Major City To Dole Out $12,000, Free Phones To Homeless Trans, ‘Non-Binary’ People

Major City To Dole Out $12,000, Free Phones To Homeless Trans, ‘Non-Binary’ People

Denver plans to dole out free phones and $12,000 apiece to 140 homeless women and transgender and “non-binary” people over the next year as part of a bigger partnership with a local nonprofit, according to a report.

The money, which totals about $1.7 million, will come out of a $2 million fund from the federal American Rescue Plan Act under a plan the city council approved, according to Axios. The money comes with no strings attached and makes Denver the latest Democratic-run city to experiment with universal basic income.

“The Denver Basic Income Project is an opportunity to explore how the philanthropic community and the private sector can augment public support for those living in poverty, particularly our unhoused neighbors, and extend that hand up to stability,’ Denver Mayor Michael Hancock said in a statement.

Denver to pay “gender nonconforming” homeless people $12,000 in universal basic income #copolitics https://t.co/BAvkPAYvzH

— Campfire Colorado (@CampfireColo) September 13, 2022

The city’s funds will be passed through the Denver Basic Income Project, a nonprofit that plans to raise some $9 million to hand out to an estimated 820 homeless women and transgender and non-binary people.

Denver Basic Income Project founder Mark Donovan told Axios most of the funding for the effort has come from charities, including the Colorado Health Foundation and the Denver Foundation. Donovan’s group will select those eligible for the stipends.

“As excited as we are about it, this isn’t something you can call in and apply for,” Angie Nelson, deputy director of the city’s Homelessness Resolution Fund, told the site.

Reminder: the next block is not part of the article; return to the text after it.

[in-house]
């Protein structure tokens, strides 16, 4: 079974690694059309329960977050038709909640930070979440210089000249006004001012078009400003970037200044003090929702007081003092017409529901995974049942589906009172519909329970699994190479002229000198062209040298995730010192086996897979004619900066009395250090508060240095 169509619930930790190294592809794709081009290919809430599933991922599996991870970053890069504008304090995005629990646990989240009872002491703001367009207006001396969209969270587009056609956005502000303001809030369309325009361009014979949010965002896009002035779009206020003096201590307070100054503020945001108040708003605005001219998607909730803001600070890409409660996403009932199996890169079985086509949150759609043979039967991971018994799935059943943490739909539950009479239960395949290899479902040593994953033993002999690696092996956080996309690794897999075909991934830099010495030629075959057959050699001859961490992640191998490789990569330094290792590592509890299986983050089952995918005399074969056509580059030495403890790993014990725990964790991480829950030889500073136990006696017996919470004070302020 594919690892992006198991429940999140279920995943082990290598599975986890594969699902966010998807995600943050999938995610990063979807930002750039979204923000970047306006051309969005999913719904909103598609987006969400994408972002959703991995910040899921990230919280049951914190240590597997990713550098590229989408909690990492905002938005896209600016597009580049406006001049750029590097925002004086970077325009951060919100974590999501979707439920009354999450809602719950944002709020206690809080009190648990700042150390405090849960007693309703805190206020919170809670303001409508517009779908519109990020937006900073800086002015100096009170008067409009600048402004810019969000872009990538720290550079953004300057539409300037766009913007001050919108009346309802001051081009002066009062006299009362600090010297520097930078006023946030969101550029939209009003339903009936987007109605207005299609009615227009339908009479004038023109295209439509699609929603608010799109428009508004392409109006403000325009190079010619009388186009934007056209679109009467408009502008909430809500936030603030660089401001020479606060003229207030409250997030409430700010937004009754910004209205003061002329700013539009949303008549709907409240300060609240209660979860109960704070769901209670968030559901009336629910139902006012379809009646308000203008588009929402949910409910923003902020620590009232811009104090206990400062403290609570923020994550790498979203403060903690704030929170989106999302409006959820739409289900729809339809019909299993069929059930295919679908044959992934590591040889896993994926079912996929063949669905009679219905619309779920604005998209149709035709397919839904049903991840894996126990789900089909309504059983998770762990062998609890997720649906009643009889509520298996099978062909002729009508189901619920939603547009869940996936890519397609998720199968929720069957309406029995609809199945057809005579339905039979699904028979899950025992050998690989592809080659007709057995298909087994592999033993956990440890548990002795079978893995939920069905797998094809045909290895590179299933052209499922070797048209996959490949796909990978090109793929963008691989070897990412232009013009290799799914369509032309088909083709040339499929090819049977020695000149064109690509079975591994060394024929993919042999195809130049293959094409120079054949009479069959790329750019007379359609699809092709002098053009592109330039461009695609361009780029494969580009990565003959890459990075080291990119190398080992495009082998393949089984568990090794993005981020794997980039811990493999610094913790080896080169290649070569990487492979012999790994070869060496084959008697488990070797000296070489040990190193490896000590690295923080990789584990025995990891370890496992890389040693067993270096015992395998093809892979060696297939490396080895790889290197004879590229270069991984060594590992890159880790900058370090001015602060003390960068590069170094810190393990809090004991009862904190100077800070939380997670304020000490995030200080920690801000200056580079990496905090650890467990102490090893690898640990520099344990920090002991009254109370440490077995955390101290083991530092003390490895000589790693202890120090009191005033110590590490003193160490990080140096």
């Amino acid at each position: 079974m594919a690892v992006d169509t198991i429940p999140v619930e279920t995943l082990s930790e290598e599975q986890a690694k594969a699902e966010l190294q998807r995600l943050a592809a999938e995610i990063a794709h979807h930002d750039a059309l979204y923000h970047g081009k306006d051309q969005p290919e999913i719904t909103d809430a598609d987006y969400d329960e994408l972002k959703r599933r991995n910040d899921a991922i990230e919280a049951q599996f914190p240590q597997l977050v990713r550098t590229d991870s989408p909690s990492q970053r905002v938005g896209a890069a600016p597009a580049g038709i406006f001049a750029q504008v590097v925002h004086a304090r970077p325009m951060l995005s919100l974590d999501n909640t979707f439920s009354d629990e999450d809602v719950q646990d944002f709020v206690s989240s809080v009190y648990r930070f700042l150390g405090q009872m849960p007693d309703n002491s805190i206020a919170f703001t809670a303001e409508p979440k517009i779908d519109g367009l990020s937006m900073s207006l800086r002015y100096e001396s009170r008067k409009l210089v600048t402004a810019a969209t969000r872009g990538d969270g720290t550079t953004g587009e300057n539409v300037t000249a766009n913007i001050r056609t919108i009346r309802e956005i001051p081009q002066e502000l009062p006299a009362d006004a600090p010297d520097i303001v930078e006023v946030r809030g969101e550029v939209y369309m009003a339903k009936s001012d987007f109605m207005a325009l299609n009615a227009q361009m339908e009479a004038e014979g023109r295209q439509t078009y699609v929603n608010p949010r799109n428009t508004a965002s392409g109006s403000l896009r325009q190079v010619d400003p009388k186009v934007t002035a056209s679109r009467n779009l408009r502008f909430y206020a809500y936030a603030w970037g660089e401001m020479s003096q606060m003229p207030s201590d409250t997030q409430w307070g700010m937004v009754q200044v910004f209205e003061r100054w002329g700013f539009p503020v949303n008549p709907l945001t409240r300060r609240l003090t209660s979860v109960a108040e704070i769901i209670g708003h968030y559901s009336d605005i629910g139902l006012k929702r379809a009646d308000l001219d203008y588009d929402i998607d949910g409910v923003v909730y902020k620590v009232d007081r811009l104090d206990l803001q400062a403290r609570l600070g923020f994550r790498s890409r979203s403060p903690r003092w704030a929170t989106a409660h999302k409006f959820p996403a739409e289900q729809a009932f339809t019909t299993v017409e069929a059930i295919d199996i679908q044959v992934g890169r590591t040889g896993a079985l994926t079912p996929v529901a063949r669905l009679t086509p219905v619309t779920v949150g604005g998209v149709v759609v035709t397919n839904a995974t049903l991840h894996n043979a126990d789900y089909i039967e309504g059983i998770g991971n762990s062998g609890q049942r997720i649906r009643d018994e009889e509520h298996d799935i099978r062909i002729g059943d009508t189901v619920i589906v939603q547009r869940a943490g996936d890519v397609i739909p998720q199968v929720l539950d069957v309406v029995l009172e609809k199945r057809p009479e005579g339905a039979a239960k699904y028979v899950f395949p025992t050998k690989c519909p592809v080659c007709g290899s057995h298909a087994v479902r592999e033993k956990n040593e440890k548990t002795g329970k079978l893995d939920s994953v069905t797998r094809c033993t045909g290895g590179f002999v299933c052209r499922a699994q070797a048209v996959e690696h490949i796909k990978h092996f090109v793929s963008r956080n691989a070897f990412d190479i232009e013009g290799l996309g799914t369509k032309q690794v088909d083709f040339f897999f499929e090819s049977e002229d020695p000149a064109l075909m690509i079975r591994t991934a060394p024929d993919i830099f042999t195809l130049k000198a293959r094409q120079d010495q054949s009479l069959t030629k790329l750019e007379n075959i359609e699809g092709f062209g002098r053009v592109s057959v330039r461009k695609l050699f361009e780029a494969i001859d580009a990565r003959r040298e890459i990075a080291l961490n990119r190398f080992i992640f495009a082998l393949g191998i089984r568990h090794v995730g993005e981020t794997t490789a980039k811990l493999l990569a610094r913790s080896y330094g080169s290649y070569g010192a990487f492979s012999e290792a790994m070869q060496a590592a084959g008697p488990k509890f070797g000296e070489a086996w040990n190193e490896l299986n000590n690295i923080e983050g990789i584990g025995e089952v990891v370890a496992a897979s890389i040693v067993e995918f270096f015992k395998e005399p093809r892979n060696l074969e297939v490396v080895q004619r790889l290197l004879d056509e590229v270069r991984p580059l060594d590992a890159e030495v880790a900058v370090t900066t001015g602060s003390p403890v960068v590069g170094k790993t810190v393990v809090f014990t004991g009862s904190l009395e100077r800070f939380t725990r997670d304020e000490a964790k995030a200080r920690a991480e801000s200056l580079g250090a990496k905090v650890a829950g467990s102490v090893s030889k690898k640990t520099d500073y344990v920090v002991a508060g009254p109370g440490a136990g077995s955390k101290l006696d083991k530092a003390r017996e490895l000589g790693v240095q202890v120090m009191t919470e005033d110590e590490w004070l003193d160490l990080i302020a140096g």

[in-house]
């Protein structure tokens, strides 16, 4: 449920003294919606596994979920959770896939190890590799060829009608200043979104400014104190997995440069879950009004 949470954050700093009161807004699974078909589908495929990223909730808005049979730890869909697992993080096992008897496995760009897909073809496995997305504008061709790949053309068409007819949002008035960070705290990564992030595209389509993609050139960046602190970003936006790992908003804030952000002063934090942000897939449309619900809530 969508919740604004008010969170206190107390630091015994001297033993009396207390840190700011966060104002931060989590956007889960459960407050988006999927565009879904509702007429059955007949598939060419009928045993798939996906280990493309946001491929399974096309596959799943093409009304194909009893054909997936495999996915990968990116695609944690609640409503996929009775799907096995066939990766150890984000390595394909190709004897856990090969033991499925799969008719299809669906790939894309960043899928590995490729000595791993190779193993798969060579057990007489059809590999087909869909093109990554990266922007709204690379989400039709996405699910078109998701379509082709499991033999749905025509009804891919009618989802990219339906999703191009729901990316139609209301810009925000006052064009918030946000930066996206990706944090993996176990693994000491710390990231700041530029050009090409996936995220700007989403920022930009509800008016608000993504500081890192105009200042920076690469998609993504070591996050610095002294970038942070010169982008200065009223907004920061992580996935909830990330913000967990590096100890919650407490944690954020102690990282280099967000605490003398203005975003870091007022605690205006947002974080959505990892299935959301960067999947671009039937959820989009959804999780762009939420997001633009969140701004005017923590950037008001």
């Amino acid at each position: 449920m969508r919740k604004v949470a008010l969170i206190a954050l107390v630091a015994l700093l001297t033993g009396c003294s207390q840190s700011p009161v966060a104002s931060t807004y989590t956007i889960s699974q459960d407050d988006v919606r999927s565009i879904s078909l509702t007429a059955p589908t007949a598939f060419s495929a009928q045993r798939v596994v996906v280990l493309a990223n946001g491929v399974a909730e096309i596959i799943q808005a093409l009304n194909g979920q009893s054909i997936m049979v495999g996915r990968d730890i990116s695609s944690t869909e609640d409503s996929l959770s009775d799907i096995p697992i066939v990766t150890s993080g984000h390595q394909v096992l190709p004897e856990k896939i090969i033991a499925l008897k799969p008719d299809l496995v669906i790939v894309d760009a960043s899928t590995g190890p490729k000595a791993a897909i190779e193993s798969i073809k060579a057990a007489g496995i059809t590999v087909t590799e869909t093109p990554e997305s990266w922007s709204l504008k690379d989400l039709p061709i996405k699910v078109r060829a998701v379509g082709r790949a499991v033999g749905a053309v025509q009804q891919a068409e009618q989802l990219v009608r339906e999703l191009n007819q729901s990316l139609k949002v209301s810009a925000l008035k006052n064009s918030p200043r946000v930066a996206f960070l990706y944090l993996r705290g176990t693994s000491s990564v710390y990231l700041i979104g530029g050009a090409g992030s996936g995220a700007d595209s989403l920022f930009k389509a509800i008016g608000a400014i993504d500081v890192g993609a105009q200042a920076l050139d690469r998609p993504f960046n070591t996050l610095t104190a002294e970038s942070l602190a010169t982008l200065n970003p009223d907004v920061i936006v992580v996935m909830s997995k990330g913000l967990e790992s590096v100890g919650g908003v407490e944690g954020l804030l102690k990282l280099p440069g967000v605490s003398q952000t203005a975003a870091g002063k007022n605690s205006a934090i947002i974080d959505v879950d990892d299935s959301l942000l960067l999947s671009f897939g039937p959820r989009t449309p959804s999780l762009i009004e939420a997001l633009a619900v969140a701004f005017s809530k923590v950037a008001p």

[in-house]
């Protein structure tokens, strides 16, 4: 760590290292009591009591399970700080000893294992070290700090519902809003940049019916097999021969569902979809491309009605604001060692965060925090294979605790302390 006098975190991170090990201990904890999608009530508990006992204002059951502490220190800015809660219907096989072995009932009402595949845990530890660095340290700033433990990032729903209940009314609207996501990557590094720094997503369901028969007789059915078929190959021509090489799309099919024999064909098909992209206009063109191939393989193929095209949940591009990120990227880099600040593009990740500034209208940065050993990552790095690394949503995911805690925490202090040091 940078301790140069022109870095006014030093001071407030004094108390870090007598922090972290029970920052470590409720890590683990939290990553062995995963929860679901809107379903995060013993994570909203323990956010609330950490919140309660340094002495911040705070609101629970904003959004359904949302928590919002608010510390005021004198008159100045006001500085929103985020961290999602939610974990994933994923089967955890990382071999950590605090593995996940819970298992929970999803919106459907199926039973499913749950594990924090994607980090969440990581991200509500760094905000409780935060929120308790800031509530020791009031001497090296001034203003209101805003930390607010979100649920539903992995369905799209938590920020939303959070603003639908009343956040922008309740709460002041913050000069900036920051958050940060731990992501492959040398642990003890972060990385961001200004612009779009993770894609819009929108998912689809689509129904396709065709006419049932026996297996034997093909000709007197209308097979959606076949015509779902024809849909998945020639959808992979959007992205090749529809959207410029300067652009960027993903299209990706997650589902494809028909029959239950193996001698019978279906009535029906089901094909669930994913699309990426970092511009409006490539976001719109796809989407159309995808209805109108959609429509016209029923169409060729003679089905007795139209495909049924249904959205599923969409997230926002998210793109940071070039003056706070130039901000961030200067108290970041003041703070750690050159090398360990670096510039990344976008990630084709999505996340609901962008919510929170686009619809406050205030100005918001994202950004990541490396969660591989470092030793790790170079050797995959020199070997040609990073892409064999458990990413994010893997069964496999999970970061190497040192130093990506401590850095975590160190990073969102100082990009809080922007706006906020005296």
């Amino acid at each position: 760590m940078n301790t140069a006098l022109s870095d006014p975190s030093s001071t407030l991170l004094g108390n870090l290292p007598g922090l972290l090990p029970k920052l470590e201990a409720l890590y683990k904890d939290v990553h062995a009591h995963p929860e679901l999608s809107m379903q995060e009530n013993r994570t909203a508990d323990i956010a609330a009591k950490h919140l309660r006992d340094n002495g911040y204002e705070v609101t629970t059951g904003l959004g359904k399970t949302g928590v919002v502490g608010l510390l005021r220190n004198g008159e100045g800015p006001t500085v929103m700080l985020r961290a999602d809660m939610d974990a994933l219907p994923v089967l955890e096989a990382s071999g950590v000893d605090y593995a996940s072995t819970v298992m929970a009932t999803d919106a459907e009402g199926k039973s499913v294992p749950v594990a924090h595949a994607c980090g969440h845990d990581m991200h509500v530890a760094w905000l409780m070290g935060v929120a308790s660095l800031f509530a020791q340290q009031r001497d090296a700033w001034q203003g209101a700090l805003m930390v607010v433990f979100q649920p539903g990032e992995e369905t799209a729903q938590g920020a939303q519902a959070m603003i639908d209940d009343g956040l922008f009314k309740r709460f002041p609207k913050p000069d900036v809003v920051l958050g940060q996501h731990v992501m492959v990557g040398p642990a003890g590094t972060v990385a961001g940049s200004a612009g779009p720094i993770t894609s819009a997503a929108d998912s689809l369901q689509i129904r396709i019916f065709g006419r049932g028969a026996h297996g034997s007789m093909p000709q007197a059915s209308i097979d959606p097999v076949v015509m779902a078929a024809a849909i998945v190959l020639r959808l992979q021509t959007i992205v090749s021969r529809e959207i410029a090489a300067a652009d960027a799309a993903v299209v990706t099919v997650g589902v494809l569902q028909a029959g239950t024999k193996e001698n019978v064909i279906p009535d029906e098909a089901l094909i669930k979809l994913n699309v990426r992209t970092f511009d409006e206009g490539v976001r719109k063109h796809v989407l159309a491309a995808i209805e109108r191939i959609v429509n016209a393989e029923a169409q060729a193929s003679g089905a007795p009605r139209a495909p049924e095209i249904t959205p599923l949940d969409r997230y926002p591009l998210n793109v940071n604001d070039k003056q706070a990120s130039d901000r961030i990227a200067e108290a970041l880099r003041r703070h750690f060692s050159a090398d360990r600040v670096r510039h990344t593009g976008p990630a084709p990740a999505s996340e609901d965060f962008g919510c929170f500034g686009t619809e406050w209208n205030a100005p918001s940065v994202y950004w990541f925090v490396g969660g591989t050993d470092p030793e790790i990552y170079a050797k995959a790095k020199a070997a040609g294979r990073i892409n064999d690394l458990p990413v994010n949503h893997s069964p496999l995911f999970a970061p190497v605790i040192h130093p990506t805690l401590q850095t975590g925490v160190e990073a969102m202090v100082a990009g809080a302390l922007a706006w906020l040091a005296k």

Denver has an estimated 3,500 homeless people and just 2,000 spaces in shelters, according to DenverHomelessOutLoud.org. Many camp in tents in public spaces, which is a nuisance to businesses and residents.

Although city officials deny it, many suspect the Mile-High City’s homeless explosion is tied to its legalization of marijuana a decade ago. Tom Luehrs, executive director of Denver’s St. Francis Center, told CNN in 2018 that marijuana was drawing transients to Denver and into his homeless shelter.

“We’ve seen that over the past several years,” he said.

The group plans to give 260 people $6,500 up front, then $500 per month for the next 11 months; 260 people $1,000 per month for a year; and 300 people $50 per month as part of an experiment on the effectiveness of guaranteed basic income. All participants will get a free phone and service for a year.

The Colorado Coalition for the Homeless will monitor how recipients spend the money, as well as help them find places to stay.

Nelson said the number of homeless women in Denver has tripled since the beginning of the COVID pandemic. She said transgender and non-binary homeless people often struggle to find safe and “inclusive” shelters.

Chicago and Los Angeles have similar universal basic income programs. The Windy City is spending $30 million to give 5,000 poor people $500 a month and L.A. started a program last month that will dole out $1,000 per month to 1,000 people for three years.

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